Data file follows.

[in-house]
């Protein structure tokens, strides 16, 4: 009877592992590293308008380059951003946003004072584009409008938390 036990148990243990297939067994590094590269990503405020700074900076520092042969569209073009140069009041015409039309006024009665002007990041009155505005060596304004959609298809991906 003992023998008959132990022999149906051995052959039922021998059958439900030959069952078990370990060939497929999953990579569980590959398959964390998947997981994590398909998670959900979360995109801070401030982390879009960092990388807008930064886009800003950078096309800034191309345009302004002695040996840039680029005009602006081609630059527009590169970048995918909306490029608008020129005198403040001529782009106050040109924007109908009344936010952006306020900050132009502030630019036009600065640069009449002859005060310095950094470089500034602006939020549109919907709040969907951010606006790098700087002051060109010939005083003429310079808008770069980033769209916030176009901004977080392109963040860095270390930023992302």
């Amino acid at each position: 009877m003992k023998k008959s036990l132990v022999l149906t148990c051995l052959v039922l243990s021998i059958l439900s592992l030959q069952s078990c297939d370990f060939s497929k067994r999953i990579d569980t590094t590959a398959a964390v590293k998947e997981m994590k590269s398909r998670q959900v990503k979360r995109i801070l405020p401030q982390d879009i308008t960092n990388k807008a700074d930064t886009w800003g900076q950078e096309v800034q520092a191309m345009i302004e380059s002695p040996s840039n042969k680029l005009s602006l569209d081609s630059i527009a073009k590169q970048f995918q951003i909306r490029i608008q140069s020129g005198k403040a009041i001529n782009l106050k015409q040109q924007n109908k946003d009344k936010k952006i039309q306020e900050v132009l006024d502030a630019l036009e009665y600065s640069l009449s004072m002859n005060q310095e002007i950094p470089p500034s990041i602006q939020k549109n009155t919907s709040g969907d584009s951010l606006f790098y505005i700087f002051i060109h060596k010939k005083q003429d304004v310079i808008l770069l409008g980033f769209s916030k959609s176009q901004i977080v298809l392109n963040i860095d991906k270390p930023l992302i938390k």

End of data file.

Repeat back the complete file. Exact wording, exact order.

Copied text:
[in-house]
């Protein structure tokens, strides 16, 4: 009877592992590293308008380059951003946003004072584009409008938390 036990148990243990297939067994590094590269990503405020700074900076520092042969569209073009140069009041015409039309006024009665002007990041009155505005060596304004959609298809991906 003992023998008959132990022999149906051995052959039922021998059958439900030959069952078990370990060939497929999953990579569980590959398959964390998947997981994590398909998670959900979360995109801070401030982390879009960092990388807008930064886009800003950078096309800034191309345009302004002695040996840039680029005009602006081609630059527009590169970048995918909306490029608008020129005198403040001529782009106050040109924007109908009344936010952006306020900050132009502030630019036009600065640069009449002859005060310095950094470089500034602006939020549109919907709040969907951010606006790098700087002051060109010939005083003429310079808008770069980033769209916030176009901004977080392109963040860095270390930023992302």
């Amino acid at each position: 009877m003992k023998k008959s036990l132990v022999l149906t148990c051995l052959v039922l243990s021998i059958l439900s592992l030959q069952s078990c297939d370990f060939s497929k067994r999953i990579d569980t590094t590959a398959a964390v590293k998947e997981m994590k590269s398909r998670q959900v990503k979360r995109i801070l405020p401030q982390d879009i308008t960092n990388k807008a700074d930064t886009w800003g900076q950078e096309v800034q520092a191309m345009i302004e380059s002695p040996s840039n042969k680029l005009s602006l569209d081609s630059i527009a073009k590169q970048f995918q951003i909306r490029i608008q140069s020129g005198k403040a009041i001529n782009l106050k015409q040109q924007n109908k946003d009344k936010k952006i039309q306020e900050v132009l006024d502030a630019l036009e009665y600065s640069l009449s004072m002859n005060q310095e002007i950094p470089p500034s990041i602006q939020k549109n009155t919907s709040g969907d584009s951010l606006f790098y505005i700087f002051i060109h060596k010939k005083q003429d304004v310079i808008l770069l409008g980033f769209s916030k959609s176009q901004i977080v298809l392109n963040i860095d991906k270390p930023l992302i938390k």